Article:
How Much (Money & Electricity) Does It Cost To Run An Instant Pot

Do you own an Instant Pot? Do you enjoy using it whenever you cook? An Instant Pot is truly a great tool to have in your kitchen. In addition, you can even enjoy a tasty lunch in a couple of minutes if you use the “set it and forget” method.

You may go to work, socialize with friends, and exercise while your Instant Pot takes care of the cooking.

Ultimately, using an electronic kitchen appliance would consume electricity. Continue reading to figure out how much money and electricity it will cost you to run an Instant Pot.

What Is An Instant Pot

An instant pot is a kitchen appliance that combines the functionality of a pressure cooker, slow cooker, rice maker, and steamer into one highly versatile and efficient machine. 

This nifty culinary wonder became popular in 2010 when it was first introduced to the market and can be found in the homes of 53 million people. It receives high praise for its ability to cook food faster than your stove or oven, using significantly less energy (thanks to its inner pot and heating element), meaning you’re saving time and money on electricity bills.

It is also a preferable convenience for owners who are constantly on the go and have limited time for cooking but don’t want to empty their wallets on ordering out or snagging fast food. 

The multi-functionality of instant pots allows people to create several components of a filling and healthy dish all in one machine with very minimal effort. You merely toss all of the ingredients inside, choose the appropriate setting, and wait for your instant pot to complete your dish. 

Instant Pot’s Size & Electricity

Instant pots come in a wide variety of sizes, so regardless of your cooking abilities or any space limitations you might have, there is always instant pot for you.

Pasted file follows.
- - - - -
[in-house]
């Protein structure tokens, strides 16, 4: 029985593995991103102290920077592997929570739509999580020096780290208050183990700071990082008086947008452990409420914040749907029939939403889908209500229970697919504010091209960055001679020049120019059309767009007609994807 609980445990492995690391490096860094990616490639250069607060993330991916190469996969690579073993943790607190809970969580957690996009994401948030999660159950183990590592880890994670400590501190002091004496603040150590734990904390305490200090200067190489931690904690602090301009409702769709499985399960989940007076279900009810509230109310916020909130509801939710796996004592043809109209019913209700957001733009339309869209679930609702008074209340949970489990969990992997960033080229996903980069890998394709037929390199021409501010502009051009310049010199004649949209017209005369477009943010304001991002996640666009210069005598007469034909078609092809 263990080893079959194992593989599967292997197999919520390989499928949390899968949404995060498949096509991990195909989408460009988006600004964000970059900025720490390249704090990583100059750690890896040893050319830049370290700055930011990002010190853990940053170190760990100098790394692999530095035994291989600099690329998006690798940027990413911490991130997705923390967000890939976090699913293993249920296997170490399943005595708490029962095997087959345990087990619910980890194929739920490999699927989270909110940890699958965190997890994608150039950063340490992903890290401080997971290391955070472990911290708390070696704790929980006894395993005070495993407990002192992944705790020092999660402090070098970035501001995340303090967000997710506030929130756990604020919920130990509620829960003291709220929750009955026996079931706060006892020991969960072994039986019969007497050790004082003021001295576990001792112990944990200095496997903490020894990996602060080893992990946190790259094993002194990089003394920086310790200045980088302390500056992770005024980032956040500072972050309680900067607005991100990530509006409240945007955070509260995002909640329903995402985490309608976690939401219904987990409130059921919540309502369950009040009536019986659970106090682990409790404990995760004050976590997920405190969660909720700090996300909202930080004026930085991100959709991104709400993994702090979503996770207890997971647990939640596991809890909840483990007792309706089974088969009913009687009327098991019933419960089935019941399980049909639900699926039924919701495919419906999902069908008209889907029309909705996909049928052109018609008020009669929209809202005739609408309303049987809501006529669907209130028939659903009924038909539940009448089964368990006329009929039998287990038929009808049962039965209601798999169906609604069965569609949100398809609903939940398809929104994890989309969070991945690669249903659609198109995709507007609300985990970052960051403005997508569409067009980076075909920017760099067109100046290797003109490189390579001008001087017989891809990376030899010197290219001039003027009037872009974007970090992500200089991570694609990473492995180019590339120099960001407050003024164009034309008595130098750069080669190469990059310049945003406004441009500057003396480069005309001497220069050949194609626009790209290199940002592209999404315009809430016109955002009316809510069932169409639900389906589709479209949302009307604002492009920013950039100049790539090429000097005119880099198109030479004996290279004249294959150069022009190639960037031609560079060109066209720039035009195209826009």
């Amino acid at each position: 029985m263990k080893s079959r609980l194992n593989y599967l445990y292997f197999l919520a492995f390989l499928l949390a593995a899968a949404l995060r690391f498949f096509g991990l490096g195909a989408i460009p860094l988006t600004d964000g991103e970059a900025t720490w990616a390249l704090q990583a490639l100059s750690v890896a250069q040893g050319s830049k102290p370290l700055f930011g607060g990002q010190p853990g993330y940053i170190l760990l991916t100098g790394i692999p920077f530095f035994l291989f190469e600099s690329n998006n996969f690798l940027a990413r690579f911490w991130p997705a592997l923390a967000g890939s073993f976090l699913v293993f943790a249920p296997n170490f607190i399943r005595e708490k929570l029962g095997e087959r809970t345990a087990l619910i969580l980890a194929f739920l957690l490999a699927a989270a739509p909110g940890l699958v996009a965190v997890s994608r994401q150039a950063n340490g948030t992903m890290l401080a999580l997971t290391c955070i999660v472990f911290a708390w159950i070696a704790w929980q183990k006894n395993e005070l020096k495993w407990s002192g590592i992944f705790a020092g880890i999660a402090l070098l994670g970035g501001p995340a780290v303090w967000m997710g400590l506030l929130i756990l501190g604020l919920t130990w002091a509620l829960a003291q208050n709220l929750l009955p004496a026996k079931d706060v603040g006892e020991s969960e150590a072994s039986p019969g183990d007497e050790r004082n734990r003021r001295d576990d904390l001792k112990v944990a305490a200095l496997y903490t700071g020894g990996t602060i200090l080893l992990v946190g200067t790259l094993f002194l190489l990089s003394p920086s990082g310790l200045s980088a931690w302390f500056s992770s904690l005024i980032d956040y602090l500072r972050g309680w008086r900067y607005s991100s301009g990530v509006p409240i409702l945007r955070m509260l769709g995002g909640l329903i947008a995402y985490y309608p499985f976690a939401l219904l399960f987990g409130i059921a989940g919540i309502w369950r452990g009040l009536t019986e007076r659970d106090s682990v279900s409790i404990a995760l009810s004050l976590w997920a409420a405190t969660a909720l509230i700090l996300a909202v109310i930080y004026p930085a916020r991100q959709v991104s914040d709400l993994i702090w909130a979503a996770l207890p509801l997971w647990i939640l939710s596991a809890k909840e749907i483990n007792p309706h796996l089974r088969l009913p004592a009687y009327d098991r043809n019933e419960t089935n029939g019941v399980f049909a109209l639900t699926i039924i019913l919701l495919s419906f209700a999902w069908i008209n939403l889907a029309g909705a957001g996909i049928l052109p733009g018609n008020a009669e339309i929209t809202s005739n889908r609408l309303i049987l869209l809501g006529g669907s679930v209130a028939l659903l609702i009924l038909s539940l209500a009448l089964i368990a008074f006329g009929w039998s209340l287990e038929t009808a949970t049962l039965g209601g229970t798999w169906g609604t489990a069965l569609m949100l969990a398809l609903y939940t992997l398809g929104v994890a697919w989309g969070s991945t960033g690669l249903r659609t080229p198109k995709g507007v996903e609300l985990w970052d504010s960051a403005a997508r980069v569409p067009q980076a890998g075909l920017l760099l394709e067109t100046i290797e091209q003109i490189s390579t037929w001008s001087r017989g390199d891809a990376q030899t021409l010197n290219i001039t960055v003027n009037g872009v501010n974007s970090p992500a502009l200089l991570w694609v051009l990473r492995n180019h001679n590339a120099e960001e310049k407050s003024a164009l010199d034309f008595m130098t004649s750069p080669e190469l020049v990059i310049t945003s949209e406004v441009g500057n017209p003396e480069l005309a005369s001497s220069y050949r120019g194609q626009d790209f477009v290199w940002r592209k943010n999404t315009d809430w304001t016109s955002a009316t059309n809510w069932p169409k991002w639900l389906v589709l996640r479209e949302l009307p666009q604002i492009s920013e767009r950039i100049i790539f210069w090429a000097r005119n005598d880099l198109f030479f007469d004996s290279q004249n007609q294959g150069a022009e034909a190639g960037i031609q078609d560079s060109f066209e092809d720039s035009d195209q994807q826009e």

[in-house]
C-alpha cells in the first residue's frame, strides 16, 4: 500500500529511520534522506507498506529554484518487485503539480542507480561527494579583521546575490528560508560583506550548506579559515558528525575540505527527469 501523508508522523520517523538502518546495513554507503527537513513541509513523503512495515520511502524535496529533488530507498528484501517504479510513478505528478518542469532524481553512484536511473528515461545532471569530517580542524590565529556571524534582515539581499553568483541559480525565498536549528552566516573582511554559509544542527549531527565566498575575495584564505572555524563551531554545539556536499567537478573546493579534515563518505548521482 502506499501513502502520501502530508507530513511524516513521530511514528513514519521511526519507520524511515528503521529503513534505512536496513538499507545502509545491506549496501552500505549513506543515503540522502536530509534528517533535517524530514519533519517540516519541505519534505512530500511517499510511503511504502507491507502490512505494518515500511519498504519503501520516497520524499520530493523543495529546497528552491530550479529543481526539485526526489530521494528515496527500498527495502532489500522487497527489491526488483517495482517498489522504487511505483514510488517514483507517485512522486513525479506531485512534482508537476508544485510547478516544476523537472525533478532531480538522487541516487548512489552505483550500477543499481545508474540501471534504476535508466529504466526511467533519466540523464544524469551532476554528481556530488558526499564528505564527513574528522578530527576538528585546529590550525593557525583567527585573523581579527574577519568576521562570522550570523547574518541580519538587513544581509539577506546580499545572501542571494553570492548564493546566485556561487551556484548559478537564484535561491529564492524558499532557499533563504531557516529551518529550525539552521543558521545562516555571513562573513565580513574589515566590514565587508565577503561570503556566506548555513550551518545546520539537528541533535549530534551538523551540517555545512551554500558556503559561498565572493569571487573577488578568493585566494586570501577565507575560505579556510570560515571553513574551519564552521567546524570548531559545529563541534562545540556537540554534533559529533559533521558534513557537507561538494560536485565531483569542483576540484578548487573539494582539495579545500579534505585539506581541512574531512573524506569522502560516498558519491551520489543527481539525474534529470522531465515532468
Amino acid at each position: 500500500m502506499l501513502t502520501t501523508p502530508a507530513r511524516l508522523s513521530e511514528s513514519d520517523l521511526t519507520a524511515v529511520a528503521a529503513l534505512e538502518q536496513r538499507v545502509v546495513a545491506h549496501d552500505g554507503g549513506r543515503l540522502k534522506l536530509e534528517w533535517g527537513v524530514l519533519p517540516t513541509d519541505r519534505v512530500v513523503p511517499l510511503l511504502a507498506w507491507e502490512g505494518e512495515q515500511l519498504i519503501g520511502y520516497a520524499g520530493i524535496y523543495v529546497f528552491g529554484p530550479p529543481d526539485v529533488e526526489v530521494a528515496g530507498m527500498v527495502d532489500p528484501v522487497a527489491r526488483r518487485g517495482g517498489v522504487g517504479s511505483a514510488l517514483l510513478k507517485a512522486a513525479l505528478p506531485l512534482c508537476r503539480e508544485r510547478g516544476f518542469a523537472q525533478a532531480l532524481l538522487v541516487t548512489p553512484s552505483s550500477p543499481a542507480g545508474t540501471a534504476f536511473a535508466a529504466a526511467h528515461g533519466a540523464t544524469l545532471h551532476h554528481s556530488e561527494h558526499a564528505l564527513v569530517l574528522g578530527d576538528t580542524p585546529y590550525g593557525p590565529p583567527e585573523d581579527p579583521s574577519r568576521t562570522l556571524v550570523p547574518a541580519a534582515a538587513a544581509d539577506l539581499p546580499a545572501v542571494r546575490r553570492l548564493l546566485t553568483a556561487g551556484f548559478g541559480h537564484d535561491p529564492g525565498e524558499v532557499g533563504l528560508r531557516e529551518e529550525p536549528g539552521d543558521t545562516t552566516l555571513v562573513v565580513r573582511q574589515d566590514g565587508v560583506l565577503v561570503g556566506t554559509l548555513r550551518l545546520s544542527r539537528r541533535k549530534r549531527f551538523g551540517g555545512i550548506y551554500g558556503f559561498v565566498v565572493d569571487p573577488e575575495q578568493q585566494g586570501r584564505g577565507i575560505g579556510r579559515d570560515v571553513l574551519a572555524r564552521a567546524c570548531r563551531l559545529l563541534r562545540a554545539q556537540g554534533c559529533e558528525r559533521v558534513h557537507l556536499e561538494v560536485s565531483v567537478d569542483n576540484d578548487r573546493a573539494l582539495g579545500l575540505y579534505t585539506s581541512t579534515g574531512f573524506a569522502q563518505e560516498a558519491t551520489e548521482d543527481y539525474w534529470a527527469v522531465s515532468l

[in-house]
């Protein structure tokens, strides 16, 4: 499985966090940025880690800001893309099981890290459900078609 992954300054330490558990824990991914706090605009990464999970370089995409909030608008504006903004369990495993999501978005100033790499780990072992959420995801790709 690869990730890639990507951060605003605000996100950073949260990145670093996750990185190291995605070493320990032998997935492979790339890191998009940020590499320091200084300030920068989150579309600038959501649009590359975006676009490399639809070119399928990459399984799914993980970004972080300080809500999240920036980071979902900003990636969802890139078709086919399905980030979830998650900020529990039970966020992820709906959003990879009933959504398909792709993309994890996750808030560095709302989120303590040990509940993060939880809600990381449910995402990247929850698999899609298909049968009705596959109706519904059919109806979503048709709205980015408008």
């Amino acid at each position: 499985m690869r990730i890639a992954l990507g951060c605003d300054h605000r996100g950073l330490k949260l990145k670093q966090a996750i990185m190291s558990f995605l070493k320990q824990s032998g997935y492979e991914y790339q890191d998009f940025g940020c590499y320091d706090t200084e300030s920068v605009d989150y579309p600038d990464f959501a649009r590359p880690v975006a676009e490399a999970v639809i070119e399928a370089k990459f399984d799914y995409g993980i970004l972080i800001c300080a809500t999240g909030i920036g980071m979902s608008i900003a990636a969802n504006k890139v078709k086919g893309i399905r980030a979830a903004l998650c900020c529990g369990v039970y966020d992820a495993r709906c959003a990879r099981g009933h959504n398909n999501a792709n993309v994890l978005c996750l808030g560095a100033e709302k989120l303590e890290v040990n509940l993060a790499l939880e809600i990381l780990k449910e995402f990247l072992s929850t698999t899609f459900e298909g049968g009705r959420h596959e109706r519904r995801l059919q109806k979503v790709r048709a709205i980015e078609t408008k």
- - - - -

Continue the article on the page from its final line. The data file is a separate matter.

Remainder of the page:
You’ll want to make sure you choose the right size for your instant pot to ensure it perfectly suits your lifestyle and cooking needs. If you opt for one that is too small, you’ll be cooking several batches before the family can sit down and eat. 

However, if you’re a single person that doesn’t enjoy a week’s worth of leftovers, you won’t want to overkill with a large instant pot. Not only is it likely to make more than you need, but it will require more energy, and ultimately, money to do so. 

To help, here are the most common instant pot sizes, their capacities, and what lifestyle they suit best. We’ll also detail how much power each requires, so you know what these gadgets might cost you after every meal and how best to supply their electrical needs. 

Instant Pot SizeInternal CapacityAverage food outputPowerSuitable Lifestyle/Kitchen
Mini3 quartsSix cups700 wattsThe optimal choice for single users or small families of 2Great for kitchens with minimal counter space or storageIdeal for quick and healthy dishes requiring rice & steamed veggies. Highly transportable for RV or boat trips
Standard6 quartsTwelve cups850-1000 wattsThe optimal choice for families of 3-6Allows more cooking versatility as there is additional space for extra side dishesGreat for hosting small gatherings or potlucks Requires more counter and storage space
Large8 quartsEighteen cups1200+ wattsIdeal for large families or parties of 6+ people.Great for meal prepping and creating dishes with plenty of leftovers all in one batchWill require a significant amount of counter and storage spaceTypically has the most setting for different food types

What Affects Instant Pot Power Usage

The wattage of your instant pot is important because it entails how much energy it will use while cooking. This will affect the cost of using this appliance and where you plug it in for power. 

Most instant pots are powered by a 120-volt outlet, which is standard in most homes. However, some are powered by a 240-volt outlet for larger, more powerful pots with numerous settings and faster cook times.